The timing of the fertilizer is late enough in that it will not push new growth that would be susceptible to winter kill. Tree and shrubs planting and transplanting can now be accomplished which will give these fall planted plants a head start compared to spring planted ones.

Falling leaves literally are like gold for the garden when they can be incorporated into the soil after being composted for several months.

In fact, several nurseries in Lake County Ohio have a leaf deposit area so that homeowners will drop their unwanted leaves that the nursery men can then incorporate into the ground to improve the “health” of the sandy soil.

Next week the nursery stock will be gathered into over-wintering houses so that the plants can be covered with over-wintering white plastic in early November.

Just how did the year go by so fast!


Friday, October 14, 2016

Dayton "Dirt" - October 14, 2016

It’s finally happened, the frost has come although it has been very light here at the nursery. With this first frost about October 10th week, the growing season is officially over and the date coincides with the historical average of northern Ohio’s first frost. The cooler temperatures and frost has greatly accelerated the coloring of the fall foliage and so much so that an almost daily change is noticeable.
Mum time is beginning to wind down at the nursery although there is still a broad selection of trees, shrubs and some perennials that will remain on display at least through the weekend of October 22nd and after which the stock will be moved to overwintering houses before being  presented again in the spring.

Rooted cuttings from azaleas have been transferred to 4½” pots filled with Canadian Sphagnum peat that will enable these small plants (only taken as unrooted cuttings late last July) to grow in the greenhouse until June. Then these plants will be potted to a trade 1½ gallon pot that will become saleable in the spring of 2018 with a 3 gallon size available in the fall of 2018.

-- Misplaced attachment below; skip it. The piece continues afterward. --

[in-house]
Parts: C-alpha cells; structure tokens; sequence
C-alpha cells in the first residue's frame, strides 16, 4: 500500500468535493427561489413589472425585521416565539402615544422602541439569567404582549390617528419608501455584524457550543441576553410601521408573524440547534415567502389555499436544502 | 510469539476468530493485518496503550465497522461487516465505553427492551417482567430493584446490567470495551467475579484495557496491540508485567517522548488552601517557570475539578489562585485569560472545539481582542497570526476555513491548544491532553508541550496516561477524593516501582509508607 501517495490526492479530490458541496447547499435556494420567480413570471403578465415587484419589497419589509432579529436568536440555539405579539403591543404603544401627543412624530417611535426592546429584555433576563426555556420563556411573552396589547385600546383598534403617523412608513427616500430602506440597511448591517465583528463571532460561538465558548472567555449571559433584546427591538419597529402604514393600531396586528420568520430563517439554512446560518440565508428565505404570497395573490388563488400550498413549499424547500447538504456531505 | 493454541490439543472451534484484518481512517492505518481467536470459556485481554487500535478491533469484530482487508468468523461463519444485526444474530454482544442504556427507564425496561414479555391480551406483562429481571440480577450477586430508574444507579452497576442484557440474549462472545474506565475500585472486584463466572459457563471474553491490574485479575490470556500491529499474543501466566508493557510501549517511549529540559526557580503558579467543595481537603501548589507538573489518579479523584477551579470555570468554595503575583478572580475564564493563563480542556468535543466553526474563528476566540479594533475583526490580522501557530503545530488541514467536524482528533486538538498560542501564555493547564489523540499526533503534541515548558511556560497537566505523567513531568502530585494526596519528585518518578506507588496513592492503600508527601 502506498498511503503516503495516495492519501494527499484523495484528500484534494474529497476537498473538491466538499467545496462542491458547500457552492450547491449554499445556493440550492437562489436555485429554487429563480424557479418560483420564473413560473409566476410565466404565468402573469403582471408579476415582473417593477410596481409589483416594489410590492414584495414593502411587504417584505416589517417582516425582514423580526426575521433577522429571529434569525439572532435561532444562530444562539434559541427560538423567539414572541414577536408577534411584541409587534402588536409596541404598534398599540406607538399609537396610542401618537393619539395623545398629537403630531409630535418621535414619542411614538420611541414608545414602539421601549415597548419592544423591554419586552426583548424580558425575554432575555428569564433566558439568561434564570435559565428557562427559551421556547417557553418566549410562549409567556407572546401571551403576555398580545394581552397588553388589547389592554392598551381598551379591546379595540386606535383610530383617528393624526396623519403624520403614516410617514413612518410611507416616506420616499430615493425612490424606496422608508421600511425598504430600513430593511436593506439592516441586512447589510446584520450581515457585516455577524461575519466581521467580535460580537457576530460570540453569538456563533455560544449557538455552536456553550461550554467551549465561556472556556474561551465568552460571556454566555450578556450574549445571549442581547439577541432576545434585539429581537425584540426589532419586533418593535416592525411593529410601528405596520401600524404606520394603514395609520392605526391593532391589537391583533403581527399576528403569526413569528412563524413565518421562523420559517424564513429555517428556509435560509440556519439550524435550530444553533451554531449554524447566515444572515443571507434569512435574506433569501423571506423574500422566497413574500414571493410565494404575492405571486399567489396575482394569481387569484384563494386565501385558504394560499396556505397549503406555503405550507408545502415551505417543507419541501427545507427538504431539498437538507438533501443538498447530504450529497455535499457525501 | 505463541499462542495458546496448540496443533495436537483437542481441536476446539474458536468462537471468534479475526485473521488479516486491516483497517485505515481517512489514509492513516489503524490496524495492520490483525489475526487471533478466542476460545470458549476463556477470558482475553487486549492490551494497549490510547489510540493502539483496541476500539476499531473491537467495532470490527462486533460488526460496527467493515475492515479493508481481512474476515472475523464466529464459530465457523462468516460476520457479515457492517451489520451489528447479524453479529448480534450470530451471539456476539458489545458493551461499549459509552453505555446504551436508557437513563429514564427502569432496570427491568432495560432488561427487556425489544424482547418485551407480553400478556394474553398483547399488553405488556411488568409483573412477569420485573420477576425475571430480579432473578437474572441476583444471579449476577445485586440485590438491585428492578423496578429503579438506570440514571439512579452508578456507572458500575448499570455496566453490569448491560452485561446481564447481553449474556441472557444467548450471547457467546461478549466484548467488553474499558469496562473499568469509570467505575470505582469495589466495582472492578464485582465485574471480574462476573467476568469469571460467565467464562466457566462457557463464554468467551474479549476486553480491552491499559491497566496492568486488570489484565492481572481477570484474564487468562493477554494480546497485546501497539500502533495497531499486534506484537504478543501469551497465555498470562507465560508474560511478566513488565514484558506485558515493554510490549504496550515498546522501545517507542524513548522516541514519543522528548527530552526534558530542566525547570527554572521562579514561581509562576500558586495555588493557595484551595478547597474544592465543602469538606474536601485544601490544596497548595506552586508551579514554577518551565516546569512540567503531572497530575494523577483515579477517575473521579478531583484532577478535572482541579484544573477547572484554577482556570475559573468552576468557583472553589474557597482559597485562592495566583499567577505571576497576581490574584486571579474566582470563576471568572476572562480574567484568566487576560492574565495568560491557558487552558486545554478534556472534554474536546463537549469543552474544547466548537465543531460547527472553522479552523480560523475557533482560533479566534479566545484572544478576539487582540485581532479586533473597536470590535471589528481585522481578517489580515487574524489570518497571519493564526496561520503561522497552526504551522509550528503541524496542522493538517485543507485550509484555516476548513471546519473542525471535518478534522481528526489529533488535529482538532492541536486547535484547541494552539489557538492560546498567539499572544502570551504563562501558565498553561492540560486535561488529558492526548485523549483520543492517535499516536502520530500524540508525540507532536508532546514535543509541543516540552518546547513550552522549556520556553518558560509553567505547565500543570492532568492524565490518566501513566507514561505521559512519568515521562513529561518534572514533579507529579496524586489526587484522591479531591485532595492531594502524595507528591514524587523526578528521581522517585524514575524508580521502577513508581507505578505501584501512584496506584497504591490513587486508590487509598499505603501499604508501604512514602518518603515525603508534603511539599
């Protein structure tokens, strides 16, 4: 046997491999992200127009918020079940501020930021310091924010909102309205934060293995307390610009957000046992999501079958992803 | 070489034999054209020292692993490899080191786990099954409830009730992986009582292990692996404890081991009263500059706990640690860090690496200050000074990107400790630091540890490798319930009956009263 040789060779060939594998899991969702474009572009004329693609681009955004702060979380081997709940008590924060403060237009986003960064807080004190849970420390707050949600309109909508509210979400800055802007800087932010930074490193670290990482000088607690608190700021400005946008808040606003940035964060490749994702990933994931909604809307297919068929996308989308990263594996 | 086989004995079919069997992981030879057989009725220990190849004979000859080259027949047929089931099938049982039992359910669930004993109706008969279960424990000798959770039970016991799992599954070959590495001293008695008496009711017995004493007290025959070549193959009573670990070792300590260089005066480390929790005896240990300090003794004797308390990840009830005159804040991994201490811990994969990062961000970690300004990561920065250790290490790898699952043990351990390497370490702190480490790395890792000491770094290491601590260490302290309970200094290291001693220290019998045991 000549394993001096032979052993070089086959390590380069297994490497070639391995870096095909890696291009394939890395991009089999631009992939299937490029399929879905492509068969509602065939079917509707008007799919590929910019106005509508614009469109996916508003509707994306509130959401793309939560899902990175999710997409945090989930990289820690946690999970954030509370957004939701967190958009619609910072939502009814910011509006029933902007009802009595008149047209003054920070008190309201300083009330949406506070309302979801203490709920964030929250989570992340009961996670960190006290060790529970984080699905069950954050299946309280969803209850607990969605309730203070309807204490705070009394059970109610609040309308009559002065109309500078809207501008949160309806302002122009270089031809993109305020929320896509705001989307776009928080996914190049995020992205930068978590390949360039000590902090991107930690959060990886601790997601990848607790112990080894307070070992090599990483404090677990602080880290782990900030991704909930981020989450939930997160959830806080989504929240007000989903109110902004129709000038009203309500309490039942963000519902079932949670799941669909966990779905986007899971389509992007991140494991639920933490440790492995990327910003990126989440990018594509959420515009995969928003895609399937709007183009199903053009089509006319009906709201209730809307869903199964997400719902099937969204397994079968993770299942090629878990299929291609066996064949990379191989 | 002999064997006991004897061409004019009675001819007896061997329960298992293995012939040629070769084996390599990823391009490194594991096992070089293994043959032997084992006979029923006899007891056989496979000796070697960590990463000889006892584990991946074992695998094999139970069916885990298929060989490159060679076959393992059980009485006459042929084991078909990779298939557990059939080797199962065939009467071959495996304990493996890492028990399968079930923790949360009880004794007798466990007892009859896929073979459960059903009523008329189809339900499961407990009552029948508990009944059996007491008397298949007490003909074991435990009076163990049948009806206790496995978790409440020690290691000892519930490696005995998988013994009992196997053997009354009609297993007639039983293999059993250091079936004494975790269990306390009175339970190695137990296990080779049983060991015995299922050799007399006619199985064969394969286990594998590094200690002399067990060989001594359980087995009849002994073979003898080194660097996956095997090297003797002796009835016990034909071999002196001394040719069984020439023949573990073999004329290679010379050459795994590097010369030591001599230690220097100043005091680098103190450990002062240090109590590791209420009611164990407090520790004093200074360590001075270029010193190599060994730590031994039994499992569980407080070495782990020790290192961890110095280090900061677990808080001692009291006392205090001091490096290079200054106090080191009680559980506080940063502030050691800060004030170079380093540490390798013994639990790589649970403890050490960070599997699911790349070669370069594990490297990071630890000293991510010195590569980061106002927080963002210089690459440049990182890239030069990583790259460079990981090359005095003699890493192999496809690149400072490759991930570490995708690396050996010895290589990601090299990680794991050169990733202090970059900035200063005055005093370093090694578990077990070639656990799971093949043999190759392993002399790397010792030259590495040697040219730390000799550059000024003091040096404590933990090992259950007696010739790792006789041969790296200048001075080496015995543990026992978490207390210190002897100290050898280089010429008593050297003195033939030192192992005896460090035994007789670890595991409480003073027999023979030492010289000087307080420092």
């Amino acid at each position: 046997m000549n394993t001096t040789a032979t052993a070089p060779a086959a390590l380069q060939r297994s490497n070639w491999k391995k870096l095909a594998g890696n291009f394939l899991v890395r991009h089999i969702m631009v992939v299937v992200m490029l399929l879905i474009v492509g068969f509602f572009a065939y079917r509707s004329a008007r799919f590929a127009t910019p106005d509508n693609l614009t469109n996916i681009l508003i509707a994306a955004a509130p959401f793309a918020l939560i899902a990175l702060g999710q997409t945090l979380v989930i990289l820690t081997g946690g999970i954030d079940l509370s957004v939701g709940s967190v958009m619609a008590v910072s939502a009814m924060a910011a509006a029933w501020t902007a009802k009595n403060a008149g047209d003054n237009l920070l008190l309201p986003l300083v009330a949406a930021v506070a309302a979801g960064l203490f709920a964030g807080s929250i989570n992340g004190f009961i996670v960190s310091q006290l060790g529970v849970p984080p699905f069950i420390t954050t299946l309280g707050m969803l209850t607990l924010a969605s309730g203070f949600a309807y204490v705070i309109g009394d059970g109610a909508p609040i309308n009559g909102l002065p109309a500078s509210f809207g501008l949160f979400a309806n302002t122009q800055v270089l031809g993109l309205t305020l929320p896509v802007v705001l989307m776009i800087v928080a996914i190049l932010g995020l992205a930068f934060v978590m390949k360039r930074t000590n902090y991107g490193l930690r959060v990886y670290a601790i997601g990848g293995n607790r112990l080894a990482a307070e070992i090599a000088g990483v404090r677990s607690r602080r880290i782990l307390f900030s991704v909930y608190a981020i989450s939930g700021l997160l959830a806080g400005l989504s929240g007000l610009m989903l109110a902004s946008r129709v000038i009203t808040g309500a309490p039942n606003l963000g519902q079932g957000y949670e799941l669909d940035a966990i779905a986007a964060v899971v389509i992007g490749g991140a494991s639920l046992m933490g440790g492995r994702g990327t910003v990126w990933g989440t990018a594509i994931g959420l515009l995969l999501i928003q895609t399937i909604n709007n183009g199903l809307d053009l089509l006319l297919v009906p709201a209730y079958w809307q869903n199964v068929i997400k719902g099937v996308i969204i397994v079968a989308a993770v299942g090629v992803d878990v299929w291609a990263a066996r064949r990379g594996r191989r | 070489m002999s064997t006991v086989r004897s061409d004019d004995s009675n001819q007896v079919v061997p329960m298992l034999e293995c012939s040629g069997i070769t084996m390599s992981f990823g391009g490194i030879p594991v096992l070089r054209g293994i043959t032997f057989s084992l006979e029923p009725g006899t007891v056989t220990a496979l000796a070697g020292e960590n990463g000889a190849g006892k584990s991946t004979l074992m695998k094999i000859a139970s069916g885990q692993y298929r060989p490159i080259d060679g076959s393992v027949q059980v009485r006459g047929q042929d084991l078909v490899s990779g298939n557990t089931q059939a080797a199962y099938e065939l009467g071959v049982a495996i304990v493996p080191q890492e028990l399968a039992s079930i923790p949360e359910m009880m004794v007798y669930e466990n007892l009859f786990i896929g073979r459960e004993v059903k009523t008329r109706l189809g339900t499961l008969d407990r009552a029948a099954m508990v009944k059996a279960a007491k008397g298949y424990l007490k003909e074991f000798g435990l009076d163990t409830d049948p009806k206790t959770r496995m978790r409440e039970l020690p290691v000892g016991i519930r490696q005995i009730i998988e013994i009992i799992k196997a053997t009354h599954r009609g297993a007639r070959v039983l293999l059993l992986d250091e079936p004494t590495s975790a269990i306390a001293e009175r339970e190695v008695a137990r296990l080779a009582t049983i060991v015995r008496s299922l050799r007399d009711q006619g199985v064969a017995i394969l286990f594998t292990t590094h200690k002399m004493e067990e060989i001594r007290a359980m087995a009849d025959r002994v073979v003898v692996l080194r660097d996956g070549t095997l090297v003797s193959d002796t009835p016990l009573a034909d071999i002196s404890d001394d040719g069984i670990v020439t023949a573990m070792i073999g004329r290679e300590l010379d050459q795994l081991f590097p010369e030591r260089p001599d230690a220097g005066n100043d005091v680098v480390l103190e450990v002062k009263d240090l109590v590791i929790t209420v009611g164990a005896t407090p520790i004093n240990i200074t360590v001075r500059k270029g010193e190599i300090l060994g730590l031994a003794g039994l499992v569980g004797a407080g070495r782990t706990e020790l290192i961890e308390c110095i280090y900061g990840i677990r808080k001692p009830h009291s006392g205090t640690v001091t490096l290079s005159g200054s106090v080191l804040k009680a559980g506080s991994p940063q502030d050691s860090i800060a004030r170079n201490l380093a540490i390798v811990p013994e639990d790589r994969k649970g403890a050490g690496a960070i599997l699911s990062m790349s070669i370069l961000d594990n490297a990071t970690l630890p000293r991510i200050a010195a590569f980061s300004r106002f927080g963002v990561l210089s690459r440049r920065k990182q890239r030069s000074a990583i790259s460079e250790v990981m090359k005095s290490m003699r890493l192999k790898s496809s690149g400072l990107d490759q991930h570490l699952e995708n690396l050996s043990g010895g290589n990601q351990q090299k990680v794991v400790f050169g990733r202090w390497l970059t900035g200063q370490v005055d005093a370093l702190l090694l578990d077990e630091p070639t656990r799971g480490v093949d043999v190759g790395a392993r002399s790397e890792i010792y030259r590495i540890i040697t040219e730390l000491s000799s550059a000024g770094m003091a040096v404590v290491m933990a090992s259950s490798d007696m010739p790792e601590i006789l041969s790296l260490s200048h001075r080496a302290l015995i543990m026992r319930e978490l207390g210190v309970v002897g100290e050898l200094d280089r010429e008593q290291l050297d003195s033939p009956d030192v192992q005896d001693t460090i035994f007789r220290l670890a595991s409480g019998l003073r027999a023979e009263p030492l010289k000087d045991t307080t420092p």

Poinsettias are just showing a hint of color with October’s increasingly shorter days with Cyclamen planted in mid July starting to bloom as well in colors of red, purple, pink and white.

Time is moving quite fast so that we must move fast as well to complete all the new projects and regular chores before the snow is fixed on the ground.

Friday, October 7, 2016

Dayton "Dirt" - October 7, 2016

For the first week of October the weather by all accounts is perfect! The plentiful sunshine and warm, but not overly hot temperatures makes for a great planting season and simply enjoying the weather. Last week’s rainfall of at least 2 plus inches that fell slowly over a few days time finally put the damper on last summers drought conditions.

Most chrysanthemums are bursting forth now in their full glory although the Cheryl varieties from Yoders is just showing color when normally this series would be in full bloom now.

Planting at the nursery is still in swing with the arrival of Helleborus and peonies from Michigan and geranium plugs (as they are called) to plant into 2 gallon nursery containers to use as stock plants for taking cuttings in order to produce more plants.

Just freshly dug last week from Lake County, Ohio are gorgeous, true blue Baby Blue Colorado Spruce that are eerily uniform. This seed collection has been developed over several years time in Canada and was selected for its intense blue color. In fact, once the trees receive one or two trims to shape them at a very young age they are left on their own to develop beautifully.

No doubt a frost is near but as the legend goes, this good weather is not an Indian Summer as that must wait until after a hard frost.

Happy Fall